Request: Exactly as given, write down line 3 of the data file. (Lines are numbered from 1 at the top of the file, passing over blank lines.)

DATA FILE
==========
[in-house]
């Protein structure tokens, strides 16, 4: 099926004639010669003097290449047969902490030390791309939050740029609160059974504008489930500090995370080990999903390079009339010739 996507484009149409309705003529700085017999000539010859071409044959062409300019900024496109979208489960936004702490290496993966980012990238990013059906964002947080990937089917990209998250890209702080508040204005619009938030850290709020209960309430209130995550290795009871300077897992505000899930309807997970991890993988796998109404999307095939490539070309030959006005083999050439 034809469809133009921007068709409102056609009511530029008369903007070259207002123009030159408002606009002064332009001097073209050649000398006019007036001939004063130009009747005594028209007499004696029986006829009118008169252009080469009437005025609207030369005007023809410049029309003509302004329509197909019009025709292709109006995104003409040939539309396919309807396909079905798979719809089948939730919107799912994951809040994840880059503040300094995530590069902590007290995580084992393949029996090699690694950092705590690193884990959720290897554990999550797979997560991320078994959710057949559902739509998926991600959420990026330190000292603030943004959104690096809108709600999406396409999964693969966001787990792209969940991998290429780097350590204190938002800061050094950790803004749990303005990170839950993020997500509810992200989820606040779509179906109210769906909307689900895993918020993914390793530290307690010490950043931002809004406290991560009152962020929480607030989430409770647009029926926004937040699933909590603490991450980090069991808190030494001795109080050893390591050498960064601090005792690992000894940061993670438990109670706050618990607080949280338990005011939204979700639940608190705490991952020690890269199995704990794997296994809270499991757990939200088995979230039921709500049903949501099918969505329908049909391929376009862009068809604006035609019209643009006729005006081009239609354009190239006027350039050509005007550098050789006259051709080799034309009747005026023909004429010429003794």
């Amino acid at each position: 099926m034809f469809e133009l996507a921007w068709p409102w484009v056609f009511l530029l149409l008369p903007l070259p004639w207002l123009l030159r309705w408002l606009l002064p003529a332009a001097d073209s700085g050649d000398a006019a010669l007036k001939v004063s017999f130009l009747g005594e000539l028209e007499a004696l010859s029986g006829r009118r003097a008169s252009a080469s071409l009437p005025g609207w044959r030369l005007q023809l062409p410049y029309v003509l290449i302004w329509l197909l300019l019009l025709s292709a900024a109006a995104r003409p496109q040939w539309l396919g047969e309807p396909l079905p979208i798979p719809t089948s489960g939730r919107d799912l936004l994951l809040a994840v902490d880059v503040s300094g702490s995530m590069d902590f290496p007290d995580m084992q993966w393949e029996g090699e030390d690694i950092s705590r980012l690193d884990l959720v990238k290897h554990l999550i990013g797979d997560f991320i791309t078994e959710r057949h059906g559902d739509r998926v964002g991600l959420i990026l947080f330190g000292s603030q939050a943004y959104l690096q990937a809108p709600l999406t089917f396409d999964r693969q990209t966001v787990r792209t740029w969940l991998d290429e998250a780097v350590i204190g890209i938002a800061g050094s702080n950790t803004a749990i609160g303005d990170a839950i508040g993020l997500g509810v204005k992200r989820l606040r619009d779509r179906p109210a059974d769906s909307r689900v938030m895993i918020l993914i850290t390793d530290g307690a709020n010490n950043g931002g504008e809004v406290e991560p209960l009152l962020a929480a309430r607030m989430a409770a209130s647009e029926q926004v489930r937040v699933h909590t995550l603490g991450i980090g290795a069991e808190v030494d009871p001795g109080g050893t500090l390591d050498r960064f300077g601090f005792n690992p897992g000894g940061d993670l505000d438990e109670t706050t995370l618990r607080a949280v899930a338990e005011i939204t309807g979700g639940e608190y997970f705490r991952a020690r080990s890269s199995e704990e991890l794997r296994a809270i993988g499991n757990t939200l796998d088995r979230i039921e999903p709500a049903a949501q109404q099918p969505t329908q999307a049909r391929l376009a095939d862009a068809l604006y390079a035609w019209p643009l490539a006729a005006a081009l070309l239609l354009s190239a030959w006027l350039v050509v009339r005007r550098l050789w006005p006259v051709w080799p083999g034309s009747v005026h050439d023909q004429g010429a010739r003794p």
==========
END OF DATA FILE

């Amino acid at each position: 099926m034809f469809e133009l996507a921007w068709p409102w484009v056609f009511l530029l149409l008369p903007l070259p004639w207002l123009l030159r309705w408002l606009l002064p003529a332009a001097d073209s700085g050649d000398a006019a010669l007036k001939v004063s017999f130009l009747g005594e000539l028209e007499a004696l010859s029986g006829r009118r003097a008169s252009a080469s071409l009437p005025g609207w044959r030369l005007q023809l062409p410049y029309v003509l290449i302004w329509l197909l300019l019009l025709s292709a900024a109006a995104r003409p496109q040939w539309l396919g047969e309807p396909l079905p979208i798979p719809t089948s489960g939730r919107d799912l936004l994951l809040a994840v902490d880059v503040s300094g702490s995530m590069d902590f290496p007290d995580m084992q993966w393949e029996g090699e030390d690694i950092s705590r980012l690193d884990l959720v990238k290897h554990l999550i990013g797979d997560f991320i791309t078994e959710r057949h059906g559902d739509r998926v964002g991600l959420i990026l947080f330190g000292s603030q939050a943004y959104l690096q990937a809108p709600l999406t089917f396409d999964r693969q990209t966001v787990r792209t740029w969940l991998d290429e998250a780097v350590i204190g890209i938002a800061g050094s702080n950790t803004a749990i609160g303005d990170a839950i508040g993020l997500g509810v204005k992200r989820l606040r619009d779509r179906p109210a059974d769906s909307r689900v938030m895993i918020l993914i850290t390793d530290g307690a709020n010490n950043g931002g504008e809004v406290e991560p209960l009152l962020a929480a309430r607030m989430a409770a209130s647009e029926q926004v489930r937040v699933h909590t995550l603490g991450i980090g290795a069991e808190v030494d009871p001795g109080g050893t500090l390591d050498r960064f300077g601090f005792n690992p897992g000894g940061d993670l505000d438990e109670t706050t995370l618990r607080a949280v899930a338990e005011i939204t309807g979700g639940e608190y997970f705490r991952a020690r080990s890269s199995e704990e991890l794997r296994a809270i993988g499991n757990t939200l796998d088995r979230i039921e999903p709500a049903a949501q109404q099918p969505t329908q999307a049909r391929l376009a095939d862009a068809l604006y390079a035609w019209p643009l490539a006729a005006a081009l070309l239609l354009s190239a030959w006027l350039v050509v009339r005007r550098l050789w006005p006259v051709w080799p083999g034309s009747v005026h050439d023909q004429g010429a010739r003794p």